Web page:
Dear Microsoft: 7 Reasons Why Windows Live Messenger is Starting to Suck.

To celebrate the coming of Facebook’s Instant Messenger, which some refer to as the “Messenger Killer”, I thought we could reminisce about the bloody history of Instant Messaging, and the current state of affairs.

Some of you may remember a simpler time of instant messaging, when ‘uh-oh’ sounds and crudely drawn happy faces reigned supreme. ICQ, the first massively popular instant messaging program on the web, attracted users with multicoloured chat rooms and basic user profiling.  However, ICQ isn’t a term we hear round these parts too often anymore. That’s because circa 1998, King Microsoft ventured into IM land with their mandatory installs and predatory practices, stomping it out with its simple (but elegant) Windows Messenger. Despite cries from dedicated ICQ’ers about the inefficiencies of the software, it was only a matter of time, and MSN Messenger’s advantage of being built in to Windows eventually powered its way to victory (not before Mirabilis, the makers of ICQ, sold to AOL in 1998 for a cool $287 Million).

Fast forward a few years or ten, and we’re all using Microsoft’s latest incarnation: Windows Live Messenger. It’s a sure fire way of getting in touch with friends. And it sucks. Year after year another useless feature is piled on, and now we’ve got software which takes minutes to load despite the fact that at its core, it is relaying text messages between computers.

What follows is a list of “What were you thinking?” additions. Sit back and take the time to enjoy this, because I know we’re going to feel some camaraderie on how terrible we’ve been treated for the last few years as users of Messenger. Incidentally, if anybody’s listening at Microsoft: please take these features out before a competitor beats you at the relatively simple game of instant messaging. Don’t say I didn’t warn you.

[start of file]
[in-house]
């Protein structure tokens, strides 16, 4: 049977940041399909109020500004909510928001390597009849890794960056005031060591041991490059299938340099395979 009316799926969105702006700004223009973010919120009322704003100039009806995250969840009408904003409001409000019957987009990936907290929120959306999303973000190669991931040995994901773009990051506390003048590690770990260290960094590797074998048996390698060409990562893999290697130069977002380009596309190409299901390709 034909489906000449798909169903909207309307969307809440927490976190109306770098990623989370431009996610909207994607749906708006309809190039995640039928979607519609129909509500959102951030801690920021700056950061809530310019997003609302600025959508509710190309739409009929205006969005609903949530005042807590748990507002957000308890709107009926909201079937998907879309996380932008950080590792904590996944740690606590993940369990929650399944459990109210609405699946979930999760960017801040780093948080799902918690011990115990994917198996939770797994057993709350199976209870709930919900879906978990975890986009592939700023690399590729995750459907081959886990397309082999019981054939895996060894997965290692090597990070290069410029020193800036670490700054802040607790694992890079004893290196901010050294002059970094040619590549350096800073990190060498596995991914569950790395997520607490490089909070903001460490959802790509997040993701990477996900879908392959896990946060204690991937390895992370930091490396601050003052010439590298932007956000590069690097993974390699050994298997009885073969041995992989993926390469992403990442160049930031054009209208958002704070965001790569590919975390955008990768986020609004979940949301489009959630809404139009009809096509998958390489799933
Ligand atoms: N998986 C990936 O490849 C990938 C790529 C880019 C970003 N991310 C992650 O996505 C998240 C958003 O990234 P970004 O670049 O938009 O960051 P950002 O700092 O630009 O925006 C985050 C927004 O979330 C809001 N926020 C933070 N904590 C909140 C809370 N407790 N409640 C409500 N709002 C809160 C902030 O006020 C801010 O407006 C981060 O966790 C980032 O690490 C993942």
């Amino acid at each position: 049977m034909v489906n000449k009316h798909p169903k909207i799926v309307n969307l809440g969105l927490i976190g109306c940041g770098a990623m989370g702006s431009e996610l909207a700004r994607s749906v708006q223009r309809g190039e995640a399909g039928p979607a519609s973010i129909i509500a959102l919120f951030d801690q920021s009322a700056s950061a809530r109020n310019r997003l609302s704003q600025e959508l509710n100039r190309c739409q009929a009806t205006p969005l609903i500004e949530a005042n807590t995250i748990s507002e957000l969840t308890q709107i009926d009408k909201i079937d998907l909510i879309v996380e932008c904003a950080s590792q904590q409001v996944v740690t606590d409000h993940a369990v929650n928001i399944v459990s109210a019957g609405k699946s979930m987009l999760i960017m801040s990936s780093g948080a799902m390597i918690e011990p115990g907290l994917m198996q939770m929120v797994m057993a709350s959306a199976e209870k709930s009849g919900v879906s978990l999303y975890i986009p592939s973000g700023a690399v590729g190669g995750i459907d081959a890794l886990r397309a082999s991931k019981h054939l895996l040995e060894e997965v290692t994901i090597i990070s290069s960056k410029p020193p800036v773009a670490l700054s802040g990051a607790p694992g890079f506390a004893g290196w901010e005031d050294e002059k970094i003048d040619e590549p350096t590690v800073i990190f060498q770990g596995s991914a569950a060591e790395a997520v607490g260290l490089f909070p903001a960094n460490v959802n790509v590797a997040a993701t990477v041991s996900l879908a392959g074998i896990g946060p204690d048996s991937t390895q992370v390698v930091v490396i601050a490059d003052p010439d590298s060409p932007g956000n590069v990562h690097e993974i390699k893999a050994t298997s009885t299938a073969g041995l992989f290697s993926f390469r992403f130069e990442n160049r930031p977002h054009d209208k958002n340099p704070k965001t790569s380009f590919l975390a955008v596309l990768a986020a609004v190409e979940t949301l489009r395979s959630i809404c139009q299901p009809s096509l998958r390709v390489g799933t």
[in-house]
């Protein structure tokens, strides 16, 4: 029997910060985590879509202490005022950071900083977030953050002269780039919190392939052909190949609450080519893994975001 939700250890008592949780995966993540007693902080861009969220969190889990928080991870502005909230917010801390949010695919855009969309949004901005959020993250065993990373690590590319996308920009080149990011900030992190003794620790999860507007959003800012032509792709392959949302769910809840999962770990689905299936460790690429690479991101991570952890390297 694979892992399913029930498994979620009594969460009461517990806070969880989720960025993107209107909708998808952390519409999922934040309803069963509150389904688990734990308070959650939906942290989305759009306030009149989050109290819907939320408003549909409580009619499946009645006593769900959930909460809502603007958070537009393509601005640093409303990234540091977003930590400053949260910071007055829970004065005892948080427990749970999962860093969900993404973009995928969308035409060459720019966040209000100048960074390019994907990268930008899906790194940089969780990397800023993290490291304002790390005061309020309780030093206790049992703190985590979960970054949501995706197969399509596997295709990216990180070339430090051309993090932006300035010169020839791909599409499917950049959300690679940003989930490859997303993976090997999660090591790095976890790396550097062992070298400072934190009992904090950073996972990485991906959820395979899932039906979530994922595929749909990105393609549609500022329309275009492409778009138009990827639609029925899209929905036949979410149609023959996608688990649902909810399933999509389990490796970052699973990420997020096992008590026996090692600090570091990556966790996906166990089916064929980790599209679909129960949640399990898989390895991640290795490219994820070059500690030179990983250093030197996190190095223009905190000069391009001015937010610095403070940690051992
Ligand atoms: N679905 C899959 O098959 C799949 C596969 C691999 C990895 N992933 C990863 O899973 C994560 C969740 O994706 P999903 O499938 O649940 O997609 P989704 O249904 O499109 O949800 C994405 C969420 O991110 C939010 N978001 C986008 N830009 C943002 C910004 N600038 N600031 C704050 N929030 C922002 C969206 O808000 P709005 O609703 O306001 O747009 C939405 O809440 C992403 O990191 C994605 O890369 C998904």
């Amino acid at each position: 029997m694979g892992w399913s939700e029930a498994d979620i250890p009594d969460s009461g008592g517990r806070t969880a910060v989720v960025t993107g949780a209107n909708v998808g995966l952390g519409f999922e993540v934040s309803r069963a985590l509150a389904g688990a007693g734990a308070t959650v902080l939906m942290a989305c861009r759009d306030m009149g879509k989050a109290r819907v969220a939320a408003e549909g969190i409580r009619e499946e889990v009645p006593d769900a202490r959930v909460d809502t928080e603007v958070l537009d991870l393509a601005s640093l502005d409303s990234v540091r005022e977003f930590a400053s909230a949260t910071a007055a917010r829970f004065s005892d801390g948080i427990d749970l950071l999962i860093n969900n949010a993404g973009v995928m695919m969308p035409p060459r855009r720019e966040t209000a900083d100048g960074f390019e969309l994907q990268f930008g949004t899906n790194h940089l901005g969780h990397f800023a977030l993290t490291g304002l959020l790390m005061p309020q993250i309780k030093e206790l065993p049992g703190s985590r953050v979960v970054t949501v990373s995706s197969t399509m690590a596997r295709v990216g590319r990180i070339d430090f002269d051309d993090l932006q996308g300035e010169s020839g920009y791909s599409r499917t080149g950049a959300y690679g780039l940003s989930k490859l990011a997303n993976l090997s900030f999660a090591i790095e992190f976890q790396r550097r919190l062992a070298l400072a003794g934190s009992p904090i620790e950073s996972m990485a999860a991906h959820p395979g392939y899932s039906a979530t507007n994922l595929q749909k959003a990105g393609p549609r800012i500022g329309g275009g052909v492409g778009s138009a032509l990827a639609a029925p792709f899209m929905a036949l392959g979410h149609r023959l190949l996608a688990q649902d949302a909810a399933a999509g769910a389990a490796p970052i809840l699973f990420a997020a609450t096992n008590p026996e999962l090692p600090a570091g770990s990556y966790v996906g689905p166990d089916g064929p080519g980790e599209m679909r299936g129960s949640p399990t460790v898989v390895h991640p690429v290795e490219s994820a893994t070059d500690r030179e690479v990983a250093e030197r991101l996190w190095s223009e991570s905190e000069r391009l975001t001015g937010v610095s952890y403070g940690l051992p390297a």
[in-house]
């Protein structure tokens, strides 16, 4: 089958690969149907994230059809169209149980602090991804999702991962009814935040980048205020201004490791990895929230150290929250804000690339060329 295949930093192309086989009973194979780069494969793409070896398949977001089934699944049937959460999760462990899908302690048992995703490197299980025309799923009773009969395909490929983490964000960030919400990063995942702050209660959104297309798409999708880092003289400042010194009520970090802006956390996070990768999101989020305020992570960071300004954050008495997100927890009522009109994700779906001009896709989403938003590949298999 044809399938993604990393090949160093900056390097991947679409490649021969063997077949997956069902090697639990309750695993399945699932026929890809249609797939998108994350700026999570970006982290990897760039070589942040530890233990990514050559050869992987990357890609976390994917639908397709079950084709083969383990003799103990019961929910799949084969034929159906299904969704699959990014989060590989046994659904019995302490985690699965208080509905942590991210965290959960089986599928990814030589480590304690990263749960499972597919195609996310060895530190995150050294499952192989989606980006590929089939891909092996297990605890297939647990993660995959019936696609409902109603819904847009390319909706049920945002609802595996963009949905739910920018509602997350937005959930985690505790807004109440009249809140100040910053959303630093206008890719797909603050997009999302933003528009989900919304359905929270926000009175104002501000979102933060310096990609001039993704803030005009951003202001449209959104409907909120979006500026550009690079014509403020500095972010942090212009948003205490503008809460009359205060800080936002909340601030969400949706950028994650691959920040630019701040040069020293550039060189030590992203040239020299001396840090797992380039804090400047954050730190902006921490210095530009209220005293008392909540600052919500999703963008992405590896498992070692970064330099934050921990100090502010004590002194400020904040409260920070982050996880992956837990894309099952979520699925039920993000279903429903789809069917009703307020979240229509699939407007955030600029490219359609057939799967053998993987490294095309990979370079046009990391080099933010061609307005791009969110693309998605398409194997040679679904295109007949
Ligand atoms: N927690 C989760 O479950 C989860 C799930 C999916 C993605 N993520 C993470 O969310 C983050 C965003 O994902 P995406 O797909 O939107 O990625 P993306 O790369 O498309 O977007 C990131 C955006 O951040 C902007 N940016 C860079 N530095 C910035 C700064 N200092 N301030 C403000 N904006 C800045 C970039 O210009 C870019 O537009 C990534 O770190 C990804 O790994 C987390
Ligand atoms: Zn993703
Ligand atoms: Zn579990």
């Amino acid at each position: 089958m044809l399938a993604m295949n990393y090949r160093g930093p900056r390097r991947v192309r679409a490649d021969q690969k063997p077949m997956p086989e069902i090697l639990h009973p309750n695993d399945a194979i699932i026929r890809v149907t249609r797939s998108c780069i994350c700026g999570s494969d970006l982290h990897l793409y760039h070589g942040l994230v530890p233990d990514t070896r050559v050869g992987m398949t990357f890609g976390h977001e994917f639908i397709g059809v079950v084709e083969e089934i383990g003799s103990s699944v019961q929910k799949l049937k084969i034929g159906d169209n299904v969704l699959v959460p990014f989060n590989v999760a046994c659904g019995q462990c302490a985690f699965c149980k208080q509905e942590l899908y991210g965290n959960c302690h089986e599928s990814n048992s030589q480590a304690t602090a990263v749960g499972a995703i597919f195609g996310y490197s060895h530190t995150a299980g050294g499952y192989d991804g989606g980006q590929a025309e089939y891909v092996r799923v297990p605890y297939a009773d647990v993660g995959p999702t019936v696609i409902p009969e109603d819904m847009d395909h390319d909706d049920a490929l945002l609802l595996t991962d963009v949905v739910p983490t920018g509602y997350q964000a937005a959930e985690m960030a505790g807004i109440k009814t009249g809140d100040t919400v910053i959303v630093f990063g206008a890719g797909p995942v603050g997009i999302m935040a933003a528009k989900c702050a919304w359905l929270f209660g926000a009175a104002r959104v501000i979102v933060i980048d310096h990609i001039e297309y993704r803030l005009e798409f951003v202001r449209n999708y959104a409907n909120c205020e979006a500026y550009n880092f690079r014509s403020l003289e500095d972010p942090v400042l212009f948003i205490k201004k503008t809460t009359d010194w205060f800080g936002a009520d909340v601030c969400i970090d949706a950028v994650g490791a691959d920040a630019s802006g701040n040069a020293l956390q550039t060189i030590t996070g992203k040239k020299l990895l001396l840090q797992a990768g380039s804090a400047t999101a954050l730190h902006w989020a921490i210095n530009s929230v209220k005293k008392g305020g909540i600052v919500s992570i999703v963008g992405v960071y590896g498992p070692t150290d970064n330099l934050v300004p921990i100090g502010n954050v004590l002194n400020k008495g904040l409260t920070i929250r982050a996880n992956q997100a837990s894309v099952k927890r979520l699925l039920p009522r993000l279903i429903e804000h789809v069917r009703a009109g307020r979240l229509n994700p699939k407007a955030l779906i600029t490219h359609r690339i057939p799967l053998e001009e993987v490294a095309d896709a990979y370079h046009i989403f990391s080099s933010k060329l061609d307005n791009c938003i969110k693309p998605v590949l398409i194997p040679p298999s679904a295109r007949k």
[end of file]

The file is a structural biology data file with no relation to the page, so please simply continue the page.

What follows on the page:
1) Tabs
Is it really necessary for my instant messaging client to “Sizzle”, as the Kiwee tab in this screenshot intends? I just want to talk to my friends. This tab is obviously ignored 99% of the time, but let’s say I’ve just hit the most mind-numbing day of boredom ever conceived, and I decide to give KiWee tabbing a shot. My first impression of the service would be what you see in the screenshot: one quarter of a page where about half of a ‘tool bar’ (?) is visible. I am asked to ‘log in’. Aren’t I already logged in? Simply put: What the hell does this tab mean?  Fail.

2) Pay-for-use Emoticons

… Are you actually serious? I always have to wonder if there are actually people out there that will pay for a small yellow face that has a slightly deformed smile as compared to the default emoticons given with Messenger. If you enjoy this and are reading this (almost impossible, as we have intelligence restrictions by IP address), please, let me know that I’m “out of the loop” and “all the cool kids are doing it”. Another great element of this feature is that it now takes twice as long to load the emoticon selection window.


3) The Customer Improvement Program

Everytime I start Live Messenger (and wait a few minutes for it to load) I am rewarded with the space under my name asking me to “Learn More About the Customer Improvement Program”. Despite the fact that most of Messenger’s glaring oversights should have been handled by the designers eons ago, I decide I’ll do them the favour (without pay) of letting them know what to fix, by clicking through… Hold on a second! This pop-up isn’t saying “Please enter your feedback”: It says “let us collect statistics about your Messenger usage”.  Well I’m not signing up for that.  Where is the option to remove this ‘customer service’ notice from my limited-space on Messenger?  Nowhere?  Shouldn’t this message have some sort of option to disappear? It’s been there for two years! If I didn’t click it the first time, I’m not going to do it now. Isn’t it kind of mandatory that good software allow me to remove things like this? Then again… is this good software?

4) Winks
I know exactly what you thought of this, because it’s exactly what I thought of this. “Wow, that was pretty cool.” Probably, that was the first and last time you ever used “Winks”. I’m not sure where lies the fun-factor in letting other people have the power to slap minute long animations with terrible sound across your conversation window, and probably on top of your music. But even if that sounded like roses to me, couldn’t they come up with something better than a kid throwing a balloon? After all, this is a product of the richest, brightest, most influential technology corporation in the world. Or is that Google now? Bonus: this feature also takes a sweet minute to load. Are you seeing a pattern here Microsoft? These ‘cool new upgrades’ are slowing down my life.